Did you know Kyoto has no geishas, they are called geikos. Maiko is an apprentice geiko. If you are lucky you can spot them near the Shirakawa Canal. Watch out for the little rectangular stickers stuck to a lantern near the bridge over the river, they are senjafuda, the business cards of some of the local geisha. By far one of the most popular things to do in Kyoto for virtually all visiting tourists! Read more about photographing Geisha here.

geishas walking streets

Participate in the activities at Kiyomizu-dera Temple

Of all the temples in Kyoto, this one is the most popular with children because it’s a “participatory” temple – there’s plenty to do here, including ringing bells, drinking holy water and walking from one famous “love stone” to another. And don’t forget checkout the incredible underground passage known as the Tainai Meguri.

Day trip to Nara

Nara is an easy day trip from Kyoto. It is in the ancient capital of Nara where Buddhism was first introduced to Japan nearly 1,500 years ago. You can stroll through the lovely expanse of Nara Park, home to hundreds of freely roaming deer; in the ancient faith of Shinto, these gentle creatures are believed to be messengers of the Gods and the animals here have been designated as a natural treasure.

On the grounds of Nara Park, Todai-ji Temple is one of the largest wooden structures in the world. Inside, you will see an immense bronze statue of Buddha, towering nearly 50 feet high and flanked by two Bodhisattvas.

nara deer / things to do in Kyoto

deer park japan

Throw ninja stars at an Authentic Ninja Training Experience

One activity kids and adults would be excited about is the Ninja Training in Kyoto.  Where else can you dress up like a Ninja and throw shuriken, use the ninja sword and learn some stealth moves. Ninja Dojo and Store in Kyoto offers this unique experience in a traditional ninja training class – a tatami dojo where adults and kids can learn Ninja meditation ‘Kuji-In‘, Ninja breathing, Ninja walking, Introduction gimmick and also experience a ninja trick house. If you’re looking for one of the most quintessential Kyoto experiences, this is it!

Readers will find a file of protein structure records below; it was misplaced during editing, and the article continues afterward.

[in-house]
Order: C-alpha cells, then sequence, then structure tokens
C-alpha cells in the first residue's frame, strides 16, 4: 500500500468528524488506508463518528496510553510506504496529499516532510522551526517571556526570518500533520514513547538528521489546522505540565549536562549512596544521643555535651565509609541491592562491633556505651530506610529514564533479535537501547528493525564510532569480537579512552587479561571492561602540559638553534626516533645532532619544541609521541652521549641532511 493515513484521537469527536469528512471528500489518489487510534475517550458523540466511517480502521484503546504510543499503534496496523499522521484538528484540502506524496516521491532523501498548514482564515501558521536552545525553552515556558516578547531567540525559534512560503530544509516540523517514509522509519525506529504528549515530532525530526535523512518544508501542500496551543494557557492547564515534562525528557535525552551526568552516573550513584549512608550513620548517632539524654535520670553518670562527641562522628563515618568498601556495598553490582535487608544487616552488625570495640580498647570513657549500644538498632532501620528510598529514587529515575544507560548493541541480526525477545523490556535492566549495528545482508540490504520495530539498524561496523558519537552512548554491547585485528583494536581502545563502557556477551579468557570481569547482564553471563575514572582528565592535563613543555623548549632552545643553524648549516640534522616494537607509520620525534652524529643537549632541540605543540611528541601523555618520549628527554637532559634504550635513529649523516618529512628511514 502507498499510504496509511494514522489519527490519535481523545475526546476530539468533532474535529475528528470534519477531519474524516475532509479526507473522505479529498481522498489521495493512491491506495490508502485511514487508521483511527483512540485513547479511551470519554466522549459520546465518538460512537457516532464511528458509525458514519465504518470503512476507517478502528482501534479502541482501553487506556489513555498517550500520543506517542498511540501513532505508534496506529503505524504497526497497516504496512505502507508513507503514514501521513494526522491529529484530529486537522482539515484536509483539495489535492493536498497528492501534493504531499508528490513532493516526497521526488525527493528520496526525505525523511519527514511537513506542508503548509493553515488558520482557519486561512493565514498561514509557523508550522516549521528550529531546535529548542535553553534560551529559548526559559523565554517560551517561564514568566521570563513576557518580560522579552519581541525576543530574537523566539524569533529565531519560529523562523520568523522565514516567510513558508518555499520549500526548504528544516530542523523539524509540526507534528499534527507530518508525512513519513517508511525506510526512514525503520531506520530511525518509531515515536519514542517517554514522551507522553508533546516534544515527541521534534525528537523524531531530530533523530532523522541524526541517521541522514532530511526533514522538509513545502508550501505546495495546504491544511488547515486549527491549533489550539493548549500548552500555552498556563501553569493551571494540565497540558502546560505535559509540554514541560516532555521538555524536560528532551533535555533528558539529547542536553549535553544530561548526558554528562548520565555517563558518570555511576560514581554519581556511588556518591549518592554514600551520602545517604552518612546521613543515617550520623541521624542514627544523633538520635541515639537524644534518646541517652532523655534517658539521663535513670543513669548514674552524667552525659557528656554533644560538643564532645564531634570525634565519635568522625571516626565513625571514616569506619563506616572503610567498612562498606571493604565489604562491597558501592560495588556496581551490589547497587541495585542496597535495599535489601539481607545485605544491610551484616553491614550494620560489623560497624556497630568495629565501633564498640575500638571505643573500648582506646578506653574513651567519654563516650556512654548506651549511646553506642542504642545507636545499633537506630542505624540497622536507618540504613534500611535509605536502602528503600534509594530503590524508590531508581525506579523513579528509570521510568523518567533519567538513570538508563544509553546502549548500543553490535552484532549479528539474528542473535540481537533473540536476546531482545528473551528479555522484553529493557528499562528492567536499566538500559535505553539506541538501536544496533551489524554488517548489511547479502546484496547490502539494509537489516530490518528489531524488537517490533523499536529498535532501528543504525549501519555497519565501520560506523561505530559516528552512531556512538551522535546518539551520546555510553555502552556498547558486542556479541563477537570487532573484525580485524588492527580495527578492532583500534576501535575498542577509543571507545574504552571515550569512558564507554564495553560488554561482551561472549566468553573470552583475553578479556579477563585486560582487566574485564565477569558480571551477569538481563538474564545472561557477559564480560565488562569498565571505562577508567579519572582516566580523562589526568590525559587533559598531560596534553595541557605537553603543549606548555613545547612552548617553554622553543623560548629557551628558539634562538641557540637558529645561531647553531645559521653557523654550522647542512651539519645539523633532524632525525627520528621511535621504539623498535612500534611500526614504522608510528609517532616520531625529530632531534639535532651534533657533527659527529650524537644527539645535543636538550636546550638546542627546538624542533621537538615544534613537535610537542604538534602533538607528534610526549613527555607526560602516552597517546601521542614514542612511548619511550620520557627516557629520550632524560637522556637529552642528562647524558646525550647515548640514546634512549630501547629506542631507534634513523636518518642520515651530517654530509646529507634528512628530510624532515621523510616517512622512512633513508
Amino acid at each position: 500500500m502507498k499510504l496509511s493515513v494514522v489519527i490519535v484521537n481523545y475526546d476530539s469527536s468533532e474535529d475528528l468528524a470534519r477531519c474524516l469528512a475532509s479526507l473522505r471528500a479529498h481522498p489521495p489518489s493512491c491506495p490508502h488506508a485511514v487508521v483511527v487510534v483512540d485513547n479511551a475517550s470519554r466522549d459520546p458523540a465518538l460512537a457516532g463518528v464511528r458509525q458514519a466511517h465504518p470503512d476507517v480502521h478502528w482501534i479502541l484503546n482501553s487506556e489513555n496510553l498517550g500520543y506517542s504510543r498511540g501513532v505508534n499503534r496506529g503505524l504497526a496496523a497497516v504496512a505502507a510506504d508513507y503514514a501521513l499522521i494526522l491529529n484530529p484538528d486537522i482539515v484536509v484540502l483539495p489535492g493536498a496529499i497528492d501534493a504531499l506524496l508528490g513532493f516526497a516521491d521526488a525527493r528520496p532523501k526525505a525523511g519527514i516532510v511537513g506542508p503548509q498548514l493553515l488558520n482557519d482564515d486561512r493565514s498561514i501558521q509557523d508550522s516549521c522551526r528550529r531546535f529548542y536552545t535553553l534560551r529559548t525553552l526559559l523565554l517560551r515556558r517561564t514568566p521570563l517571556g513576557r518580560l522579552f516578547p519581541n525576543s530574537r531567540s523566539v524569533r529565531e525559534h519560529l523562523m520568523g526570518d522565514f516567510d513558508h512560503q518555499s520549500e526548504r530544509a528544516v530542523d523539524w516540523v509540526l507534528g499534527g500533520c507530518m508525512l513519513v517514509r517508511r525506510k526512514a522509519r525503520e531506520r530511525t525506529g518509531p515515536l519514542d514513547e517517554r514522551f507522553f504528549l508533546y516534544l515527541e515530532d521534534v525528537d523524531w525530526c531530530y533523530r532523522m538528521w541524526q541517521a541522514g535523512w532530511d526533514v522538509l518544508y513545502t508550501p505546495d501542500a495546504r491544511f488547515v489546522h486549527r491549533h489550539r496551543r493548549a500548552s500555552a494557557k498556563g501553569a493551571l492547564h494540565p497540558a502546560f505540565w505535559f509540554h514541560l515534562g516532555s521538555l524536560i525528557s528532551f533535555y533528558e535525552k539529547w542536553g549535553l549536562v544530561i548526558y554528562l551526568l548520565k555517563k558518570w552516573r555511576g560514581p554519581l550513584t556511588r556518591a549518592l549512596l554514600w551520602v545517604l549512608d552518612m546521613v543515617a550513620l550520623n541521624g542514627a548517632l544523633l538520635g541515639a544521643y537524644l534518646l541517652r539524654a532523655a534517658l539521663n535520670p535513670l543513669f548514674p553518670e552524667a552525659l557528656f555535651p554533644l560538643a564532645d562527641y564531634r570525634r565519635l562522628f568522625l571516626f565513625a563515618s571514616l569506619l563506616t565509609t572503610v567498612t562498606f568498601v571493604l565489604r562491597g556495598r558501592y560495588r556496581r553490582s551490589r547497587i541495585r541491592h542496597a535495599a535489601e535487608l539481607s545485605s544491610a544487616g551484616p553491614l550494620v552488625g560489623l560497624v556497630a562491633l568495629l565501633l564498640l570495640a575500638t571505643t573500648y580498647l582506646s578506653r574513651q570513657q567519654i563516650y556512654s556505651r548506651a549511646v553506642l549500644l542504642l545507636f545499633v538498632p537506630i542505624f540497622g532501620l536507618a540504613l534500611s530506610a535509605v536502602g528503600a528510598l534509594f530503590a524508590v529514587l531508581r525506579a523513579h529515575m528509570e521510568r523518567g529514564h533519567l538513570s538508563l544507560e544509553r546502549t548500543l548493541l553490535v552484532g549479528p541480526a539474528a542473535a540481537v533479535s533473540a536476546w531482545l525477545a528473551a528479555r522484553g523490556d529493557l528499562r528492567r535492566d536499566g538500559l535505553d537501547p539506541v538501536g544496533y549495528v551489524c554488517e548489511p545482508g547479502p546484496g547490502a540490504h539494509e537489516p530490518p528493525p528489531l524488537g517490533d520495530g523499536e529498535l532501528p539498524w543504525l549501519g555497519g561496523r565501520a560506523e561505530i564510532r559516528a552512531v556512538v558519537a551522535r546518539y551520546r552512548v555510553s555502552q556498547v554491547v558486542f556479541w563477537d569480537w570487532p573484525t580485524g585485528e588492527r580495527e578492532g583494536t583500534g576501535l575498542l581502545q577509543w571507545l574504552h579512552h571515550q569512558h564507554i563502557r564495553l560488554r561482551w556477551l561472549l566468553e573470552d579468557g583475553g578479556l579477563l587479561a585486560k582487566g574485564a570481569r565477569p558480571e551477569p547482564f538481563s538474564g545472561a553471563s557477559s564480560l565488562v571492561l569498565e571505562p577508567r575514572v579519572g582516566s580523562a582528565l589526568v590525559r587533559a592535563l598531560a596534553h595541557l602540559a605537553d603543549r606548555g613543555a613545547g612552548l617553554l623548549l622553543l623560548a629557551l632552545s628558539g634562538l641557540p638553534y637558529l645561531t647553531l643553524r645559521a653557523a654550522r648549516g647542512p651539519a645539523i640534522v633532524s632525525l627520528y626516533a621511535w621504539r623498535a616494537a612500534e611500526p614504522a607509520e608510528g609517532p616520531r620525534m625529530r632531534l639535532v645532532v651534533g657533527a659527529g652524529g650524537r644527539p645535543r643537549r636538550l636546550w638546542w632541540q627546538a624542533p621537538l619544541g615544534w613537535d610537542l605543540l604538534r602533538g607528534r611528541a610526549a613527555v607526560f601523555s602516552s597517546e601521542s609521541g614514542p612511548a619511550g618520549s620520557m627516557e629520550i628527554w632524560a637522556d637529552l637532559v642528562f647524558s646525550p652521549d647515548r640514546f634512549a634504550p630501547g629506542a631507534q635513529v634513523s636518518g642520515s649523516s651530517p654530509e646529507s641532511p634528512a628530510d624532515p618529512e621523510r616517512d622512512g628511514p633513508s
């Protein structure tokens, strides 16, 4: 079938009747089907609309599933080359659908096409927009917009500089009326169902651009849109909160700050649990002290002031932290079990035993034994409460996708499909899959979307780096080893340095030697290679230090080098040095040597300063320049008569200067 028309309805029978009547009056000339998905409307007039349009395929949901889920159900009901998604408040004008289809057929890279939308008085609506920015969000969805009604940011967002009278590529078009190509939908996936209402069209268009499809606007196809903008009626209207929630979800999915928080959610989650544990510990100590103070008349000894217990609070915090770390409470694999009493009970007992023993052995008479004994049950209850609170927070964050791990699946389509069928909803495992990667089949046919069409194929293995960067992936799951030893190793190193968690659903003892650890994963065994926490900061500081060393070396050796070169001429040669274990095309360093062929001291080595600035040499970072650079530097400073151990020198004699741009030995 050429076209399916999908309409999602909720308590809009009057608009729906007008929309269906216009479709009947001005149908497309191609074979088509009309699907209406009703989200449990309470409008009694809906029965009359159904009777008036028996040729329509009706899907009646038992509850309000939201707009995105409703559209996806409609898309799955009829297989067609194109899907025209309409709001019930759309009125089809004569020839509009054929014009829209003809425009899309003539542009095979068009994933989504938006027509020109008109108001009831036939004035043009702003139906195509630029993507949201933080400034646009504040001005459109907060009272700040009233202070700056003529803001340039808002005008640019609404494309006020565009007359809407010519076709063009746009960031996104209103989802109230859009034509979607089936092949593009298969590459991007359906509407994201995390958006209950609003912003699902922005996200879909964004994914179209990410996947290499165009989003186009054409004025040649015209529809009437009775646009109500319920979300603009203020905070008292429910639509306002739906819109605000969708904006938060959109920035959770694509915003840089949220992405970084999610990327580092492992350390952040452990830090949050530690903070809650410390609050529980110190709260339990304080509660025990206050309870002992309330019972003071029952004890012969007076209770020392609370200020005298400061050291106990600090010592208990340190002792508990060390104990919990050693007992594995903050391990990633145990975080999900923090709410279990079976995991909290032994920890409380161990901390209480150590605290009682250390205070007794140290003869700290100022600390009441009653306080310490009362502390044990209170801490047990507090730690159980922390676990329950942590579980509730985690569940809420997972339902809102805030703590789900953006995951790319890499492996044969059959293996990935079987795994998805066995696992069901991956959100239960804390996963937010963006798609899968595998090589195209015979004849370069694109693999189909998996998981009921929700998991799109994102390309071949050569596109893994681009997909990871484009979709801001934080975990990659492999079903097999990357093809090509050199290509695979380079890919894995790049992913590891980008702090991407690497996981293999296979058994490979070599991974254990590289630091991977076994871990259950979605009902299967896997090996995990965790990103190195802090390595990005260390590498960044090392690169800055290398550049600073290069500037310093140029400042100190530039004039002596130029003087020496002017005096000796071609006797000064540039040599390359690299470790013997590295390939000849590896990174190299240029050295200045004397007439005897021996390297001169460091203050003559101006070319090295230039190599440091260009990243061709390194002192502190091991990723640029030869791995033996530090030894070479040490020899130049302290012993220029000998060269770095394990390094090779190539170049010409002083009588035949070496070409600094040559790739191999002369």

ninja training- unique experiences in Kyoto

Splurge on a Kaiseki meal

During a Kaiseki, diners kneel on tatami mats and sample a series of small dishes made from seasonal ingredients, cooked in the most regional way possible in order to best bring about their flavors. Another meal you can find in Kyoto is Shojin ryori or Zen Buddhist temple cuisine – which is a vegetarian meal prepared by the Monks.

Traditional Kaiseki meal Kyoto

Kaiseki Food Meal

Stay in a Ryokan

Just like experiencing local food you have to experience the other elements of Japanese culture and customs like staying in a room with rice straw Tatami floors, sleeping in futon beds and taking an Onsen hot spring bath. You can stay in a luxury ryokan like Kanamen Nishitomiya or you can find other Ryokans in Kyoto in different budgets that offer an authentic experience. 

ryokan traditional stay

Staying in a Ryokan Kyoto

Where to stay in Kyoto

I recommend splurging and check into the beautiful Four Seasons Kyoto. For a full review of my stay, read on here.

Author Bio

This guest post was compiled by the talented Priya Vin a travel blogger over at Outside Suburbia. You can follow her on Instagram and Facebook to read more about her Japanese adventures and other travel escapades.

  • judy lawless
    May 8, 2018 at 1:35 pm

    Looks like a beautiful and interesting place to visit. Great photos.